‘Pro­longed de­struc­tion’ likely as Florence bat­ters US east coast

The Guardian - - WORLD - Ad­di­tional re­port­ing by Adam Gab­batt in Con­way, South Carolina, and Khushbu Shah in Wilm­ing­ton, North Carolina Oliver Laugh­land

Hur­ri­cane Florence pounded the coast of North Carolina yes­ter­day with 90mph winds and a life-threat­en­ing storm surge as the slow-mov­ing sys­tem cut power to more than half a mil­lion homes in the re­gion, leav­ing of­fi­cials warn­ing of a pro­longed pe­riod of de­struc­tion.

Florence, a cat­e­gory 1 hur­ri­cane, made land­fall yes­ter­day morn­ing just out­side the city of Wilm­ing­ton, where trees were bent al­most to the ground by the force of the winds, which gusted at 105mph.

Fifty miles north, in the city of Jack­sonville, more than 60 oc­cu­pants of a mo­tel were forced to evac­u­ate as the build­ing crum­bled. As of yes­ter­day af­ter­noon, there were no re­ports of fa­tal­i­ties.

Fore­cast­ers warned of his­toric lev­els of rain­fall as the storm crawled south-west to­wards South Carolina at 5mph. Se­vere fresh­wa­ter flood­ing was also ex­pected in the fol­low­ing days as the re­gion braced for an ex­tended pe­riod of tor­rid weather.

Pres­i­dent Don­ald Trump praised the “in­cred­i­ble job” be­ing done by fed­eral emer­gency work­ers and first re­spon­ders. The pres­i­dent was reel­ing from crit­i­cism af­ter at­tempt­ing to down­play the al­most 3,000 deaths in Puerto Rico dur­ing Hur­ri­cane Maria in 2017.

On the streets of Wilm­ing­ton, res­i­dents slowly emerged to in­spect the dam­age af­ter the eye of the storm passed over the his­toric port city. De­bris lit­tered the streets and there were re­ports that three peo­ple had been trapped by a fall­ing tree, with one of the in­jured re­quir­ing an am­pu­ta­tion. The storm surge in Wilm­ing­ton was ex­pected to top off at 13 feet.

The next ma­jor pop­u­la­tion cen­tre in Florence’s path, Myr­tle Beach in South Carolina, was lashed with rain and gusts through­out yes­ter­day morn­ing. The storm was ex­pected to reach the city, with a pop­u­la­tion of 30,000 peo­ple, by last night.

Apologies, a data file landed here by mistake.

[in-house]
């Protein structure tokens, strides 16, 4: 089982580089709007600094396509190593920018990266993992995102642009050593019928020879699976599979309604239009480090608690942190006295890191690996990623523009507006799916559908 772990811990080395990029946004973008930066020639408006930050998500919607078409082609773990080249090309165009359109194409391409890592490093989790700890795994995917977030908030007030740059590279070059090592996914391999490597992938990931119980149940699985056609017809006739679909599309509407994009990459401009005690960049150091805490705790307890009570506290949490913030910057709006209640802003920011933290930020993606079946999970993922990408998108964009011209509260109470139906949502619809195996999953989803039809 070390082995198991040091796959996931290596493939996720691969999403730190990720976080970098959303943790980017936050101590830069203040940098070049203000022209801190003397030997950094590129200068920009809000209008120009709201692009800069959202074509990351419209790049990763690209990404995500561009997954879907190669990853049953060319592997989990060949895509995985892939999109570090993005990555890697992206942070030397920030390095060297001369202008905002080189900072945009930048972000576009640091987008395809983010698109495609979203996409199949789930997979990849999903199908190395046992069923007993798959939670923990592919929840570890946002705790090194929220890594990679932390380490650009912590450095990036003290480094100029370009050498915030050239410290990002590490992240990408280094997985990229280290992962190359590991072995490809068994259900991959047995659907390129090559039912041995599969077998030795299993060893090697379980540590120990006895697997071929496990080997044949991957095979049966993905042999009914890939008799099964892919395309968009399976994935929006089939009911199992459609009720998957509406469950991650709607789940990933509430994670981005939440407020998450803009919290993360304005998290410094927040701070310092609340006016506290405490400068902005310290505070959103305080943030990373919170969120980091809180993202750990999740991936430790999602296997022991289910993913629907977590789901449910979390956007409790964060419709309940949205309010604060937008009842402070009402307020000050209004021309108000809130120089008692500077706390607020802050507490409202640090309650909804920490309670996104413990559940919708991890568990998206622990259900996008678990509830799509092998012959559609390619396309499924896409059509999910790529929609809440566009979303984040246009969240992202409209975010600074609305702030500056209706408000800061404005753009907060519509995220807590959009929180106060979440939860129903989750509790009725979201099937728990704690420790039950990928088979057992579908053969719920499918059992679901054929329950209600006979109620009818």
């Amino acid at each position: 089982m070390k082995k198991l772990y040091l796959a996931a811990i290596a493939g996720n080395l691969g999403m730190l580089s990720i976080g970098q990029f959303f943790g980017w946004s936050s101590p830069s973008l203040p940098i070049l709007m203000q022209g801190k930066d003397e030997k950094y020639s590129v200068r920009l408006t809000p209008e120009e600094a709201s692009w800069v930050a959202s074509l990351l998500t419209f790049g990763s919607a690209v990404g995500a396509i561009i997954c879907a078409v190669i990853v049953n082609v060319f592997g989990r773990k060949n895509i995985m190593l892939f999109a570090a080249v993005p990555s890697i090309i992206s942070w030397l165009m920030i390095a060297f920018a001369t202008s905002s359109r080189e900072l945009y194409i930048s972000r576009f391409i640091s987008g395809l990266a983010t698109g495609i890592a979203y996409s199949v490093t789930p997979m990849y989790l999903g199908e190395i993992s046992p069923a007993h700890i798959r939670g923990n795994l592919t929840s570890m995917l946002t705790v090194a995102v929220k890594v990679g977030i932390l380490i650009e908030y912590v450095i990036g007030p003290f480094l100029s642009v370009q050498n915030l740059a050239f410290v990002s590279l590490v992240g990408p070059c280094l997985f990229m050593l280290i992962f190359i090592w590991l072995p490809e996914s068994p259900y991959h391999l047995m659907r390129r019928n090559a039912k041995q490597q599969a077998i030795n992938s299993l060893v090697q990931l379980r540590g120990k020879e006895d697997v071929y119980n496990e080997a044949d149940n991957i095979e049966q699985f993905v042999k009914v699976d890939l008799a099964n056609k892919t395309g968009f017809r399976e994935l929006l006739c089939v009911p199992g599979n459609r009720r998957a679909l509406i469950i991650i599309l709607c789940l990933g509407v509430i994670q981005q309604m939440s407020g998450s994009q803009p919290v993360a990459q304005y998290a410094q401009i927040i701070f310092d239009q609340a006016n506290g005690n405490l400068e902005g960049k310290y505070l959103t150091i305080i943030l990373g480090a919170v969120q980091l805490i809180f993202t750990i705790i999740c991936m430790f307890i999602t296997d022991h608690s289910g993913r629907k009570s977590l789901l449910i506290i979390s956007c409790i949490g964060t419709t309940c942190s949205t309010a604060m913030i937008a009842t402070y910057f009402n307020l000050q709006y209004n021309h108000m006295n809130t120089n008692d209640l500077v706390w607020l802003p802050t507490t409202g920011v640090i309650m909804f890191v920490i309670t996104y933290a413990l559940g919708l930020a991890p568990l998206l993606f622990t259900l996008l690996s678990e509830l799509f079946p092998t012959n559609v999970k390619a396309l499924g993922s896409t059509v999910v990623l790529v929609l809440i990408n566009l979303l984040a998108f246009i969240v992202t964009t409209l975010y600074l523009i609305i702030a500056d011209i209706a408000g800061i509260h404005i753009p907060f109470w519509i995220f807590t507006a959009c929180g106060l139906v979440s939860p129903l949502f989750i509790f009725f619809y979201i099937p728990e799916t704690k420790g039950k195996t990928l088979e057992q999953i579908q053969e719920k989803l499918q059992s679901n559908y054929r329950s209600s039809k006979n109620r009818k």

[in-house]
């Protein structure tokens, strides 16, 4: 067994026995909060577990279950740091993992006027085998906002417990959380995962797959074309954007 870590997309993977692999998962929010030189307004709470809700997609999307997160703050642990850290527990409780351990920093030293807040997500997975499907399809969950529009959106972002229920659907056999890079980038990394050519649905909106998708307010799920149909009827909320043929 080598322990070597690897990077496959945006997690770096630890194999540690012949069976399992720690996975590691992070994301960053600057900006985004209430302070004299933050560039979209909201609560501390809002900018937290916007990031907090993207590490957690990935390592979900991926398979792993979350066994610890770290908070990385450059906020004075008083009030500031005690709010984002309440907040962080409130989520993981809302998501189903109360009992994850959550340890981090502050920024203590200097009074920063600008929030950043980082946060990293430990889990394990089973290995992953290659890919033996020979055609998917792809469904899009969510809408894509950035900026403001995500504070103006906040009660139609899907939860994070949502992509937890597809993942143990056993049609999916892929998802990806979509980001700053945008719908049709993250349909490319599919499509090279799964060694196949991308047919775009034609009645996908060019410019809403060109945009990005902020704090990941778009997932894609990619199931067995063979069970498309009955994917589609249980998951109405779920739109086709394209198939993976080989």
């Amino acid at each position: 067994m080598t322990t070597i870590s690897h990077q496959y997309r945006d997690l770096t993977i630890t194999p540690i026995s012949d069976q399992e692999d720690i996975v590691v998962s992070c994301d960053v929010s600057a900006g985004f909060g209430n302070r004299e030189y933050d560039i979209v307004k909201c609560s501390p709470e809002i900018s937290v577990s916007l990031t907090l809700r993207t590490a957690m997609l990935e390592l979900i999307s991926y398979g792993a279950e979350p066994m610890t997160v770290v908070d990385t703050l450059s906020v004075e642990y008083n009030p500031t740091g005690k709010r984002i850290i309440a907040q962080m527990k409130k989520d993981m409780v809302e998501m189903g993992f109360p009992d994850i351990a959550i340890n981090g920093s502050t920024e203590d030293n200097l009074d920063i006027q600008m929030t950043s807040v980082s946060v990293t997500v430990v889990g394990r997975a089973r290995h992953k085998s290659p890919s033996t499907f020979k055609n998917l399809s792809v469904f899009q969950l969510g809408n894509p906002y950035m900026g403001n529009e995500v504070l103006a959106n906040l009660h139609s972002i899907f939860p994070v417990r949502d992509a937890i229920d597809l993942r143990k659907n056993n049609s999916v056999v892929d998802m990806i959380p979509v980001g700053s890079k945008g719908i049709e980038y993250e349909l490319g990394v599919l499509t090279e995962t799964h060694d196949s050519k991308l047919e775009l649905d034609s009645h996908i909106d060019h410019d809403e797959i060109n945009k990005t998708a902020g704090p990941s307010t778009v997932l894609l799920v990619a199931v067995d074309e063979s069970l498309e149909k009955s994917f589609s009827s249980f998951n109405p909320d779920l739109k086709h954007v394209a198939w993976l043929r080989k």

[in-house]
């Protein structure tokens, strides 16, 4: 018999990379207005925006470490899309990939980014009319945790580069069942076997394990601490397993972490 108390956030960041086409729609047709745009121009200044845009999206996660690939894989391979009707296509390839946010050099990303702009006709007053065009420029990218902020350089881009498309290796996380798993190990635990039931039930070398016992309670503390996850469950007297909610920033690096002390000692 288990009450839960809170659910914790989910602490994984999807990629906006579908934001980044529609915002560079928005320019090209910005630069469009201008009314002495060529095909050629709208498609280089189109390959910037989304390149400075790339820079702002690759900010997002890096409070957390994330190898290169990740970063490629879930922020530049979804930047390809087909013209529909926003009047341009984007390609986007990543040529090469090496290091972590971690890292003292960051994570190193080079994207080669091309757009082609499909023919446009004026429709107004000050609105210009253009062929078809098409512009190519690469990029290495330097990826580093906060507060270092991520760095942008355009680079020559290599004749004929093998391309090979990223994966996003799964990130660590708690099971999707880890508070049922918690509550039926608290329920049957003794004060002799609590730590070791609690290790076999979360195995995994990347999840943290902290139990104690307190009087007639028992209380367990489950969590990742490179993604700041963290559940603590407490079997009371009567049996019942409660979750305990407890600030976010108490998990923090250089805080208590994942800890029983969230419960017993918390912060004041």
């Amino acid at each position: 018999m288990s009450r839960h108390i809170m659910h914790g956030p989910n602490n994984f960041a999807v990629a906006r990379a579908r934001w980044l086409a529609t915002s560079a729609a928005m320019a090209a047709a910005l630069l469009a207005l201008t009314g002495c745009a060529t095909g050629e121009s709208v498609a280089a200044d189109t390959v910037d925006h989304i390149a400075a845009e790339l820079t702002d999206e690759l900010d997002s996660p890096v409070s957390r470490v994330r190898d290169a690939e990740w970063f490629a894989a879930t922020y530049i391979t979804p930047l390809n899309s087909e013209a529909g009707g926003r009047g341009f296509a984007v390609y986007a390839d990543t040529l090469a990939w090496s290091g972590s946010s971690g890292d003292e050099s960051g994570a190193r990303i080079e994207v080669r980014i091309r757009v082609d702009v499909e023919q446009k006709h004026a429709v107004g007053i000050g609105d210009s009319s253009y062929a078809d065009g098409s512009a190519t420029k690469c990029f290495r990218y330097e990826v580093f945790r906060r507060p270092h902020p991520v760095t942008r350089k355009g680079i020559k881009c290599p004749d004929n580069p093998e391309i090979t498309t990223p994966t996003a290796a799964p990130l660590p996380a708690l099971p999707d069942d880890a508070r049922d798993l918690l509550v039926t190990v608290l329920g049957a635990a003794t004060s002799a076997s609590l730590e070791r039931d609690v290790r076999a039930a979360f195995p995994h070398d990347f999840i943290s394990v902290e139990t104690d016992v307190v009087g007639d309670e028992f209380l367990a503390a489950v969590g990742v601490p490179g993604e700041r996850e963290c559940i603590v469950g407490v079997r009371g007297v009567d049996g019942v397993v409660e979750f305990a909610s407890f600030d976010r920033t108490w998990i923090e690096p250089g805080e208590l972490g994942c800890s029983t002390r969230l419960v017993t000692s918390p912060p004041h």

Al­though the roads in Myr­tle Beach re­mained eerily quiet, the city’s Waf­fle House, a chain restau­rant known through­out the Amer­i­can south, re­mained open, serv­ing an emer­gency menu through­out the day. Work­ers said they would stay open even if they lost power.

In one of the city’s low-in­come hous­ing com­mu­ni­ties, the Sandy­gate Vil­lage, many res­i­dents re­ported be­ing un­able to evac­u­ate be­cause of the fi­nan­cial bur­den.

57-year-old res­i­dent Henry Mitchell, who is dis­abled and un­em­ployed, said: “It’s too ex­pen­sive to move out to a ho­tel. I could be out for days and I can’t af­ford to leave my home be­hind.”

The hous­ing blocks are a few hun­dred feet from the Wac­ca­maw river, which fore­cast­ers are ex­pect­ing to flood sig­nif­i­cantly dur­ing and af­ter the hur­ri­cane.

In the city of Con­way, eight miles north of Myr­tle Beach, 27-year-old Rocky Ses­sion spent yes­ter­day morn­ing mak­ing last-minute ad­just­ments to his trailer home: a few bars of wood over the win­dows.

“I feel a lit­tle bit bet­ter,” Ses­sion said. “But this will prob­a­bly be all flooded later to­day.” He added: “I’m pretty sure my trailer’s not go­ing to blow away – it’s strapped down – but I’m wor­ried about flood­ing.”

Ses­sion and his wife, Holly Dew, evac­u­ated their sin­gle-storey home on Thurs­day and were stay­ing in a nearby ho­tel. They would have moved fur­ther, but Dew’s mother, Deb­o­rah, is in in­ten­sive care in a Con­way hos­pi­tal. About 2,200 pa­tients in seven South Carolina hos­pi­tals have al­ready been evac­u­ated.

About 9,700 Na­tional Guard troops and civil­ians have been sta­tioned through­out the area with high-wa­ter ve­hi­cles, he­li­copters and boats that could be used dur­ing res­cue op­er­a­tions in the af­ter­math.

PHO­TO­GRAPH: ATILGAN OZDIL/GETTY IM­AGES

Fire­fight­ers in a boat res­cue peo­ple from their flooded home in New Bern, North Carolina

A woman is told that a tree has fallen on to her fam­ily’s house

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